One thing Westerns tend to have that other genres usually don't are scenes of characters ruminating in the wilderness, seemingly shooting the breeze with topics not directly related to the plot but which can have fascinating thematic resonance. In 1954's Garden of Evil, two of the male characters spend so much time pontificating about their one female travelling companion it inevitably reveals more about them than it does about her. Sometimes the dialogue just feels odd and overwrought and I'm not sure some of the strange results were intended. But Henry Hathaway directs some wonderful vistas in Cinemascope and every line seems more significant when delivered the film's three great stars; Gary Cooper, Susan Hayward, and Richard Widmark.
Cooper and Widmark play a couple of would-be prospectors named Hooker and Fiske. They end up stranded in a small Mexican town in a bar where a gorgeous young Rita Moreno is serenading the patrons.
Then Susan Hayward walks in as Leah Fuller, offering two thousand dollars for any man who'll come help her rescue her husband who's trapped in a collapsed mine shaft. Her husband's played by Hugh Marlowe in one of his many roles as the reasonably credible rival to the main male love interest, as he does in Night and the City and Way of a Gaucho. But there's some ambiguity in this film as to just who the main male love interest is.
Hooker and Fiske are both immediately suspicious of the high price Leah is willing the pay but she won't explain, saying something about how no price is too high for a human life. Finally the two men agree to accompany her along with two other men--Luke (Cameron Mitchell) and Vicente (Victor Manuel Mendoza). Kudos to the film for actually employing Hispanic actors as Mexicans and for the extensive use of Spanish--Cooper and Hayward both come off as fluent.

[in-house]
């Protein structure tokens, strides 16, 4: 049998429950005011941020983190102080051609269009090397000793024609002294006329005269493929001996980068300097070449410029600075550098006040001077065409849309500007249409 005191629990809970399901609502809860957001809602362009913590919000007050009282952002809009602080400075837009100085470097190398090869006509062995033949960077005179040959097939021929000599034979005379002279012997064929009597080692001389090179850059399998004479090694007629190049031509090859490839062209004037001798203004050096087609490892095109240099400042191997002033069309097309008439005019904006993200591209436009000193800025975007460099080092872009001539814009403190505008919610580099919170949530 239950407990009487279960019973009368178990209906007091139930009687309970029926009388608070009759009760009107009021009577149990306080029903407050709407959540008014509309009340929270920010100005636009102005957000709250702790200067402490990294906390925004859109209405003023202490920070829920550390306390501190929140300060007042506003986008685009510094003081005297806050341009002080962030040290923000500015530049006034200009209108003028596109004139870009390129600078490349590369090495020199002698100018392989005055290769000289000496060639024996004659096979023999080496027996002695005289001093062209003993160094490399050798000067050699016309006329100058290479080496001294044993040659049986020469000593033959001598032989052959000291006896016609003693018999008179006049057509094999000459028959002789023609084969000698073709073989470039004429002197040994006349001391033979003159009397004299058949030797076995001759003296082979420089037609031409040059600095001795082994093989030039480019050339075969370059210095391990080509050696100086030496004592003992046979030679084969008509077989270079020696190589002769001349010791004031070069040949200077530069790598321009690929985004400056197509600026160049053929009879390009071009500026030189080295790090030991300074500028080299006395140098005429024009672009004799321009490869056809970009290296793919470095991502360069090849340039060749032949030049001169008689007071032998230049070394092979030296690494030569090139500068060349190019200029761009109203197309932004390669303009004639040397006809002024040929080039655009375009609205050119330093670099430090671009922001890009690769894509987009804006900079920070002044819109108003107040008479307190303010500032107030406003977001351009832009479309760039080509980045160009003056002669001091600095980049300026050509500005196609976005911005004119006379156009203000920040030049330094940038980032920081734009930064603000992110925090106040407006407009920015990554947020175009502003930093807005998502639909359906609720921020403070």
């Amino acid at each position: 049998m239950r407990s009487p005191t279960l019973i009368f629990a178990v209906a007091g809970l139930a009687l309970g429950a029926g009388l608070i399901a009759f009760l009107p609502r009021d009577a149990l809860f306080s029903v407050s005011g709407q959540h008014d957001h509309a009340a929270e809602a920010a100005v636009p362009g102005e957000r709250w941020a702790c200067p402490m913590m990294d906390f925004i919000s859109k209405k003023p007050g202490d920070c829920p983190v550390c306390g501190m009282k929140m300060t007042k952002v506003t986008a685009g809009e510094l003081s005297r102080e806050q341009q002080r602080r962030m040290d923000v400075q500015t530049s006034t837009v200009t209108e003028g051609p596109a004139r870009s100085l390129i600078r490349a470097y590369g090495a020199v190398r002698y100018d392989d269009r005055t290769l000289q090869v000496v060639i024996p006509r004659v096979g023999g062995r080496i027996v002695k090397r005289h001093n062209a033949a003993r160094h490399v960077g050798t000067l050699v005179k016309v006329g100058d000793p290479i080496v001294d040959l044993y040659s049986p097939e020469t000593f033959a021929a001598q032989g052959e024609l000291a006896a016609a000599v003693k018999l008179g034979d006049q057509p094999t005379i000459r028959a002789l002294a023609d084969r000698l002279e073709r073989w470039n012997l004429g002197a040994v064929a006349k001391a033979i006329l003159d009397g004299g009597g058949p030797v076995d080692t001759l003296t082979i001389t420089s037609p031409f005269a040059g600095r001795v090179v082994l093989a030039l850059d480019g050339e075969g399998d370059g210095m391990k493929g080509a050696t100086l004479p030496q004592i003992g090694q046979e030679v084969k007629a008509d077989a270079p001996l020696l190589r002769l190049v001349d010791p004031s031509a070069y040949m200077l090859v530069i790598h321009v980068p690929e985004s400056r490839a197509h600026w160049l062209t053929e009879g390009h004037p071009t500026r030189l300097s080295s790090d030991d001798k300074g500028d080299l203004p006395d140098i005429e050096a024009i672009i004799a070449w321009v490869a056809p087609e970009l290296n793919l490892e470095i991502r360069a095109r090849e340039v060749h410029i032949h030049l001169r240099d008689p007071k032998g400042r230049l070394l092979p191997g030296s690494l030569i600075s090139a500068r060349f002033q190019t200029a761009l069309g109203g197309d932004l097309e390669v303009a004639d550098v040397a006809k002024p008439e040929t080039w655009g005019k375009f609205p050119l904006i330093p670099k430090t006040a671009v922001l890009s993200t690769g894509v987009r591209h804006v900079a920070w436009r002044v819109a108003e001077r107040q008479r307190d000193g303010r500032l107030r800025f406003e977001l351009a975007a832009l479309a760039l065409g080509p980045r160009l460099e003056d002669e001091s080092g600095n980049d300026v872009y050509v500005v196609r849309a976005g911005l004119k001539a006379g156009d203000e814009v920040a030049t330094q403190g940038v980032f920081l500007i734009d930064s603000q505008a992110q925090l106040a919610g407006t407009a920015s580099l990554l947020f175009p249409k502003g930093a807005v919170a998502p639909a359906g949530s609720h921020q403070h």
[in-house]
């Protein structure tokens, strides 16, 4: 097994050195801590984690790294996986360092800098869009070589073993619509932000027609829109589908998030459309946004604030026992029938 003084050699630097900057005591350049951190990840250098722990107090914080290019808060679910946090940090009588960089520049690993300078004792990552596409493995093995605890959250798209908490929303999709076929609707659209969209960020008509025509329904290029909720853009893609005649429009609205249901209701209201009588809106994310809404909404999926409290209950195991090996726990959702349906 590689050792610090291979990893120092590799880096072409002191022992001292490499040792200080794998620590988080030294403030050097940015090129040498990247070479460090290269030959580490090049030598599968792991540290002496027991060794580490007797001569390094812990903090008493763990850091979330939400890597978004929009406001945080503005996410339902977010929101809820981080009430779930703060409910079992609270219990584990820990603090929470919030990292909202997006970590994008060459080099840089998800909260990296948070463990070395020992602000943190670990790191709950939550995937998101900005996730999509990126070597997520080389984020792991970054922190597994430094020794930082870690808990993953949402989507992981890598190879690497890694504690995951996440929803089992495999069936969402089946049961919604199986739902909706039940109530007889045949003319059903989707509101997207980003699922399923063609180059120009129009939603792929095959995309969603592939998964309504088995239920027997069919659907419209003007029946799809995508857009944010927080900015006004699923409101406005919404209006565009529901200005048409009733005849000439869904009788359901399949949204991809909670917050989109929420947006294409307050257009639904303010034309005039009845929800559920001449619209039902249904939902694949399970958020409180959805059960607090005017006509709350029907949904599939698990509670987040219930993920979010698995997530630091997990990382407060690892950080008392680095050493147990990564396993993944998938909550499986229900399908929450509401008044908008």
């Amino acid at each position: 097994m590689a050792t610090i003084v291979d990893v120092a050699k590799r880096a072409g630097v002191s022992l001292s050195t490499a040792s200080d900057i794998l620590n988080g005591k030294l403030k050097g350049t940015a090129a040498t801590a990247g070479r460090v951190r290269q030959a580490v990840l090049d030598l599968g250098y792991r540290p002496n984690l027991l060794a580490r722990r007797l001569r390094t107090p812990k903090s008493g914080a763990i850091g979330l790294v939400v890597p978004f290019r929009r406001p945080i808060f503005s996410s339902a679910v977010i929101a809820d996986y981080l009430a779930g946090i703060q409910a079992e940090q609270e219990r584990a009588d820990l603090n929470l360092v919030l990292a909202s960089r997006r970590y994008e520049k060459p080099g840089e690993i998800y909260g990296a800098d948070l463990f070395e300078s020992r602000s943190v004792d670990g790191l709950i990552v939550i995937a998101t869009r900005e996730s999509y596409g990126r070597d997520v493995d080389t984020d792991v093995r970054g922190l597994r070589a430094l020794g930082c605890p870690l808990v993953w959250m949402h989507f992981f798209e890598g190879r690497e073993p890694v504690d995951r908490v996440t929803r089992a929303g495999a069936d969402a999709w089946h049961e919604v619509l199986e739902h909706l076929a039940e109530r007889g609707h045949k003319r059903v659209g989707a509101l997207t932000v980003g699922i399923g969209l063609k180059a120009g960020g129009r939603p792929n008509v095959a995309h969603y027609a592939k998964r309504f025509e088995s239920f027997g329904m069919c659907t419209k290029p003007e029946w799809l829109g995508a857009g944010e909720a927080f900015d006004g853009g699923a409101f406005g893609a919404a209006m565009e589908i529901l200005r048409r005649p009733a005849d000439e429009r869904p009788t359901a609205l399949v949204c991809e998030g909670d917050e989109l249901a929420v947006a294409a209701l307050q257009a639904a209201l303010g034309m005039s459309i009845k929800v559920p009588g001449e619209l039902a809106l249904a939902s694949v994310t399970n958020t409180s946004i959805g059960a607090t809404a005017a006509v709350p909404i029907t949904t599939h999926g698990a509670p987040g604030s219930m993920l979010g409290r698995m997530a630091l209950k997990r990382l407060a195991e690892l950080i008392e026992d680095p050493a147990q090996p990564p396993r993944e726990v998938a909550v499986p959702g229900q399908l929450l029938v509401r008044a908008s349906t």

Luke is kind of a hothead and he's the first one to show intentions towards Leah. He tries to assault her one night when the group is camped out and Leah sneaks away to wreck the latest marker Vicente has left so he can find his way back to the mine at a future date. Luke corners her by a river and abruptly starts talking about how he's not doing this for the money, exuding nervous energy before grabbing her.
She gets away from him and goes back to the camp where the film's central scene occurs. It's not the climax of the plot but it seems to be the thematic nexus where the issues the story had been building to come the closest to crystallising and afterwards are digested by the context of future events and decisions. It's clear to Hooker what had happened from the look on Luke's face and the scream he heard from Leah. A fight ensues with a slightly mysterious conclusion. Hooker simultaneously attributes Luke's actions to being a killer and of being only a foolish young man. It's a very grey area that Cooper's gravitas compels the viewer to ponder--Luke is a dangerous guy but they do need all the help they can get. It's also unclear how much Luke's actions are due to a truly malicious nature or are due to him being a foolish young man who's been forced by circumstance to lead a life of violence.